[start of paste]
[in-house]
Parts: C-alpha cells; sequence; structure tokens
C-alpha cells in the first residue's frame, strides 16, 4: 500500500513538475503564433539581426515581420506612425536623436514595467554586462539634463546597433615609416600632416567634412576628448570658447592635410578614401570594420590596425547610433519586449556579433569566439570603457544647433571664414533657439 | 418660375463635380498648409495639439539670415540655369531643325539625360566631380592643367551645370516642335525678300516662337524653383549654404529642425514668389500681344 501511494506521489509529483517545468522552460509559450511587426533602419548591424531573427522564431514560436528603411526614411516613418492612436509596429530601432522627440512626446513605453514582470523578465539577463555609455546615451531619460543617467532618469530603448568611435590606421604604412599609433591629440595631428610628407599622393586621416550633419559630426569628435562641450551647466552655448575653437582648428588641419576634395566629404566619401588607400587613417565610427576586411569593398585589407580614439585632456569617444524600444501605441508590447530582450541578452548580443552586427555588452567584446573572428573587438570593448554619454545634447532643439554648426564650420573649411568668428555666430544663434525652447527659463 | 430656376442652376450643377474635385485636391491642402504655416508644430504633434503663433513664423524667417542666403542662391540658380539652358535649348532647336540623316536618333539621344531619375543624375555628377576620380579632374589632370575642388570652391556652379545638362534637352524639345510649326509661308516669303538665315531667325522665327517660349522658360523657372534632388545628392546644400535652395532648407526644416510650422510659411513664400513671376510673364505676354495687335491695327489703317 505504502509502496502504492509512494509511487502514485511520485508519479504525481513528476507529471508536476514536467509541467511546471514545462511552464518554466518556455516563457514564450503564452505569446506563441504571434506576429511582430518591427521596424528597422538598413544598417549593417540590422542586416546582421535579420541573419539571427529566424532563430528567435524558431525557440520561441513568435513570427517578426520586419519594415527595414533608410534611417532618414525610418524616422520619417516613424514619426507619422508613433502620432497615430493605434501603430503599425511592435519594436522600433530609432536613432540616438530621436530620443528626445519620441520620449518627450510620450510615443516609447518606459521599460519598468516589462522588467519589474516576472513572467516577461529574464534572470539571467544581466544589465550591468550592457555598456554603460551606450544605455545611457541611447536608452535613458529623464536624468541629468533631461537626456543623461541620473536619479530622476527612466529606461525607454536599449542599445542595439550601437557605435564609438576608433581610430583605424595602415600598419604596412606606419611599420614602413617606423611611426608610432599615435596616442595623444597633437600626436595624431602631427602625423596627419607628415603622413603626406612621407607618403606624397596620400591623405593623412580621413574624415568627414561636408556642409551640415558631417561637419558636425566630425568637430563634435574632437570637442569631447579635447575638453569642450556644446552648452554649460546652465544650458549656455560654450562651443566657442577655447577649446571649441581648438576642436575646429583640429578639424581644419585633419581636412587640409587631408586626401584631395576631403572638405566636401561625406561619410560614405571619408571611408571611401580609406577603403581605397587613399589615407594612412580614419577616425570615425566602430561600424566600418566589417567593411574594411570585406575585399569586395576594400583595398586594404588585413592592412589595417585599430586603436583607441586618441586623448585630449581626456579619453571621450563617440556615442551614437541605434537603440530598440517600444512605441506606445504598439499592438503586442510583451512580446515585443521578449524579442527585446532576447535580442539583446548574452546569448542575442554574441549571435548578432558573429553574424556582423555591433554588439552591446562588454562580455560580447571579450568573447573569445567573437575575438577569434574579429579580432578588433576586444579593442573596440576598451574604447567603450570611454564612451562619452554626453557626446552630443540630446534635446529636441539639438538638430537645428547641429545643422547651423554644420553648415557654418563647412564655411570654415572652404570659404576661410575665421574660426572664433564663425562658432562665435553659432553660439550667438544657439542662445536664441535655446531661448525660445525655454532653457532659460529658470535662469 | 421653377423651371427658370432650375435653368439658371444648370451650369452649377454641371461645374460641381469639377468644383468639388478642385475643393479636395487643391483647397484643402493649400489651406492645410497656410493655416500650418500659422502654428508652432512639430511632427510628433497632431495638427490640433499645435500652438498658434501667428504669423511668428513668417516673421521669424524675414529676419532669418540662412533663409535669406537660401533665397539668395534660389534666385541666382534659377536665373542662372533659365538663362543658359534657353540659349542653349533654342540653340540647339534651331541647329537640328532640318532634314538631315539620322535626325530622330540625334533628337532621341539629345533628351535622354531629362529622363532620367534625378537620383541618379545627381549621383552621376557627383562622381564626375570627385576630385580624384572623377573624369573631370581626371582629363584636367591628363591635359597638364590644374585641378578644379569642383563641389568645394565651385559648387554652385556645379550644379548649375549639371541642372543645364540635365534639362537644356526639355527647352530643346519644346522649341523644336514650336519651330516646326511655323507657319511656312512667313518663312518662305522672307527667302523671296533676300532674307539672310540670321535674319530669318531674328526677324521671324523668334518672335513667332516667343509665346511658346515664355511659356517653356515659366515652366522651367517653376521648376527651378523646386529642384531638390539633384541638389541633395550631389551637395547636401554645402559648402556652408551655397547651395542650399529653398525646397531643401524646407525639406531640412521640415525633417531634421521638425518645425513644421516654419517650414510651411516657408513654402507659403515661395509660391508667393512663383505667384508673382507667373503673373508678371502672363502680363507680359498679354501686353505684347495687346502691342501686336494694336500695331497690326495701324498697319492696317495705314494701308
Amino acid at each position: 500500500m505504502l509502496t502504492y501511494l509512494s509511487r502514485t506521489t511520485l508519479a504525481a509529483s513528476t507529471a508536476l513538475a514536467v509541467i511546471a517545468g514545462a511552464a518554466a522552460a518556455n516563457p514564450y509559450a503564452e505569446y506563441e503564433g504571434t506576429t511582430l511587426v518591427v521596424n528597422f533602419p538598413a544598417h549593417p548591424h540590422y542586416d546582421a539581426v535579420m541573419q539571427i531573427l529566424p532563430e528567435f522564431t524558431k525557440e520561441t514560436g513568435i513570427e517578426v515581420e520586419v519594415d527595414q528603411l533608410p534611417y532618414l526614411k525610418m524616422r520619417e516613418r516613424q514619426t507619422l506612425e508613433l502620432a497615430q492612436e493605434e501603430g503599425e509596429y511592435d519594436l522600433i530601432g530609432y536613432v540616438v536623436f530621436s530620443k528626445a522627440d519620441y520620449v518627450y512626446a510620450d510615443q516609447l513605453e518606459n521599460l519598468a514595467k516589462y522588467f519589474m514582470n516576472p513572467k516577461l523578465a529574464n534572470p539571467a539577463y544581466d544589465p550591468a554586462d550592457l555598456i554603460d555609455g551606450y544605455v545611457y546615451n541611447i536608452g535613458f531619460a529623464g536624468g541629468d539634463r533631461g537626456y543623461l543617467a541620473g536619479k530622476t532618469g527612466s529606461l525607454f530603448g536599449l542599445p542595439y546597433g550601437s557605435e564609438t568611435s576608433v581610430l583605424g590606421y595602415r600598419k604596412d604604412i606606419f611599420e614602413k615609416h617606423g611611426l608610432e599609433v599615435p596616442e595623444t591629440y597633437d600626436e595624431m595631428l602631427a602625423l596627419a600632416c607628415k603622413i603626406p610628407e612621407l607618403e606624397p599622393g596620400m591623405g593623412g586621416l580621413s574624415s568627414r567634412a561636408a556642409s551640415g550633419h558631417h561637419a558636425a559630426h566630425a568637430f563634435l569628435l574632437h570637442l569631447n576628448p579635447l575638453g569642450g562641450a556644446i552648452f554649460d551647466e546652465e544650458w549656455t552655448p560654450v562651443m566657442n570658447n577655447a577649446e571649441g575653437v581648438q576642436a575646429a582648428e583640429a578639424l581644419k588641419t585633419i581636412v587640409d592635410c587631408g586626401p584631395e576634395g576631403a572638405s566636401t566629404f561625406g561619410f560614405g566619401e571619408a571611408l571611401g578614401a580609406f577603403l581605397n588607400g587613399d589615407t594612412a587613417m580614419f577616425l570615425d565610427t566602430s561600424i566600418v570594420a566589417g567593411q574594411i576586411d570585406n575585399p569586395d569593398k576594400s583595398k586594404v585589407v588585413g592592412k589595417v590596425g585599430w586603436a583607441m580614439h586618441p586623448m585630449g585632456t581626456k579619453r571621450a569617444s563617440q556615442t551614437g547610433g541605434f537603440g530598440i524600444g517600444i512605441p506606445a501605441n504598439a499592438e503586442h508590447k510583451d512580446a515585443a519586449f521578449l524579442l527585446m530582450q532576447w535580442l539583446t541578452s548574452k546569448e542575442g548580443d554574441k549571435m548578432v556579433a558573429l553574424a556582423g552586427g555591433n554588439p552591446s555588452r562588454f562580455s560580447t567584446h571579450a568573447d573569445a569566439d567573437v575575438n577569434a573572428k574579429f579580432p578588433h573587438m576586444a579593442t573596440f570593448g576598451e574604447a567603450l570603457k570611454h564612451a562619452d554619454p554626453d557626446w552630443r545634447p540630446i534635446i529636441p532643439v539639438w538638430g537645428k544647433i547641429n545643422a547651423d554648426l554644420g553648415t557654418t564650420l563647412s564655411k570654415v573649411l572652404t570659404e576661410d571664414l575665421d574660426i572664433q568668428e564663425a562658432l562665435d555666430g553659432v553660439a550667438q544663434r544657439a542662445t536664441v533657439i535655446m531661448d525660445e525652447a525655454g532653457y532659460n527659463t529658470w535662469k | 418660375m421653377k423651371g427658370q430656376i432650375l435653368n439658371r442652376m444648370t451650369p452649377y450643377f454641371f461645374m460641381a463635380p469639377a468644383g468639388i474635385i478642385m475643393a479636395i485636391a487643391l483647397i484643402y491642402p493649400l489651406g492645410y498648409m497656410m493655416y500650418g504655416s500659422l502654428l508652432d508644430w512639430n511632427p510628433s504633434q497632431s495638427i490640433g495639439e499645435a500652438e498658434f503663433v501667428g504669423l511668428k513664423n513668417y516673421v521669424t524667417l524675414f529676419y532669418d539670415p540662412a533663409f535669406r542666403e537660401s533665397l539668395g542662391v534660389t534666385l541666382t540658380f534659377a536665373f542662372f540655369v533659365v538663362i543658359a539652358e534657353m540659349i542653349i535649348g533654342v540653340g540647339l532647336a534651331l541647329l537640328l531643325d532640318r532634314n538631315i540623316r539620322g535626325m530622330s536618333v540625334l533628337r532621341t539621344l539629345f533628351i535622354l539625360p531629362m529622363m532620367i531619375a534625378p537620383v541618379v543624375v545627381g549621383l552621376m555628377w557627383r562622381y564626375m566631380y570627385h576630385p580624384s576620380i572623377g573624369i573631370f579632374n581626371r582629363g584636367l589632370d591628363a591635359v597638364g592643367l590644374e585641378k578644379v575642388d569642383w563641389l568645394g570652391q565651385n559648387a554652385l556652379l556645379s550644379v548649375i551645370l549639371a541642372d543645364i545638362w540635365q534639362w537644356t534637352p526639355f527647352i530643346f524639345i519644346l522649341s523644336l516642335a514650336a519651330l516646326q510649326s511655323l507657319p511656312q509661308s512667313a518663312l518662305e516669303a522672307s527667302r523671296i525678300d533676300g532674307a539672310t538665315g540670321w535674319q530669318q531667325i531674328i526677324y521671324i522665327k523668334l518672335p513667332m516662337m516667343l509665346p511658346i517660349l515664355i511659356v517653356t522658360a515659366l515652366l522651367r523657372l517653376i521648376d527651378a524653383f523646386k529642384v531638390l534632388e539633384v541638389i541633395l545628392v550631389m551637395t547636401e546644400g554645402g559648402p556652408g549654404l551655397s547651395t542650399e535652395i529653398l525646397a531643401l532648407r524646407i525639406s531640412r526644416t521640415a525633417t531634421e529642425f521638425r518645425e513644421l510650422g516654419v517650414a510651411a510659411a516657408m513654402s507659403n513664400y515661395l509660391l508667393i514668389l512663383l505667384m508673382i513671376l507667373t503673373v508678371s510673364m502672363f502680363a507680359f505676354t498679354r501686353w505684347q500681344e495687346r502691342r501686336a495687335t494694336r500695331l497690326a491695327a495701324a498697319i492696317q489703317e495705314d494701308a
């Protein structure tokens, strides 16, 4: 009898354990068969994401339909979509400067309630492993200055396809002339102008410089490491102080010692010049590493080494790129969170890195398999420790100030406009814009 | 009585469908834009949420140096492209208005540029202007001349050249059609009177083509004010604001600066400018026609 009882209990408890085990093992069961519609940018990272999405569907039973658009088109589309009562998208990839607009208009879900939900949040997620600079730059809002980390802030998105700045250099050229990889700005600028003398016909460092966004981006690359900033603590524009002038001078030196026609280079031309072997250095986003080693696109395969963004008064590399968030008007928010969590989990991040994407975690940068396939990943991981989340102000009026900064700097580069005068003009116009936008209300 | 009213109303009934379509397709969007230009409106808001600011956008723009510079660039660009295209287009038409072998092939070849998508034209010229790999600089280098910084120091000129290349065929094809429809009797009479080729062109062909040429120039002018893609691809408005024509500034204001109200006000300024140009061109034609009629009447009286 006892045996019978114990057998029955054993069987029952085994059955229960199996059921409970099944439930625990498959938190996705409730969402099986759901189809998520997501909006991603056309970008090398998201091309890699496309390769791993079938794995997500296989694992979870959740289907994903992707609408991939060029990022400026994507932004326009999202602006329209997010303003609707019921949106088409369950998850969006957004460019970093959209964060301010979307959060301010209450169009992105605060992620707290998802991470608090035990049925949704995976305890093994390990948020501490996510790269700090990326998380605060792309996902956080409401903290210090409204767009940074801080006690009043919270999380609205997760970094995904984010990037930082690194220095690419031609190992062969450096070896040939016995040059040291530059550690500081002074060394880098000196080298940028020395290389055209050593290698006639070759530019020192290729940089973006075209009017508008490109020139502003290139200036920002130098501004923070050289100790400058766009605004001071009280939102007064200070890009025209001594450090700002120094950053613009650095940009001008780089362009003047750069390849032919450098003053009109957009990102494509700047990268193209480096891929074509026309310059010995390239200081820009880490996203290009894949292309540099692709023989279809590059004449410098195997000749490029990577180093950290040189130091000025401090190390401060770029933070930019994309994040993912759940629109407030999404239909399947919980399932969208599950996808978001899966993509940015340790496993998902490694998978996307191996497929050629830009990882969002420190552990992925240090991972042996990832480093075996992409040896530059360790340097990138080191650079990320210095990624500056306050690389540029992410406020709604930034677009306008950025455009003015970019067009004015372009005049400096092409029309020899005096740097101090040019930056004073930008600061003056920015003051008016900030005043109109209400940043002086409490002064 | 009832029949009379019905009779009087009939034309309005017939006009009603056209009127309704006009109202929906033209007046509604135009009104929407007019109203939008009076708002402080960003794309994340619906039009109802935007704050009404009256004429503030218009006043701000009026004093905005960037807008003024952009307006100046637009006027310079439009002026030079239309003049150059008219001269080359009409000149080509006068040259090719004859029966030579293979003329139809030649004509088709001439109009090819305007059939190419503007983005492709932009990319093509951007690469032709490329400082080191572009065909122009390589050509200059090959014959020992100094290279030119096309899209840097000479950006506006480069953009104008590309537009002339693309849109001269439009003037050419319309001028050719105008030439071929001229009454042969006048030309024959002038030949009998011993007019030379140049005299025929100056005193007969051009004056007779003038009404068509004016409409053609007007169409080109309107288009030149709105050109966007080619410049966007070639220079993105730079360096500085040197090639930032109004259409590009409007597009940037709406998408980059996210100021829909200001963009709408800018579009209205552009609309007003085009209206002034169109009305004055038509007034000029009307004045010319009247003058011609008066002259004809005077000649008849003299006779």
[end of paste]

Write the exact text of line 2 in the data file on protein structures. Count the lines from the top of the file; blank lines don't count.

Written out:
Parts: C-alpha cells; sequence; structure tokens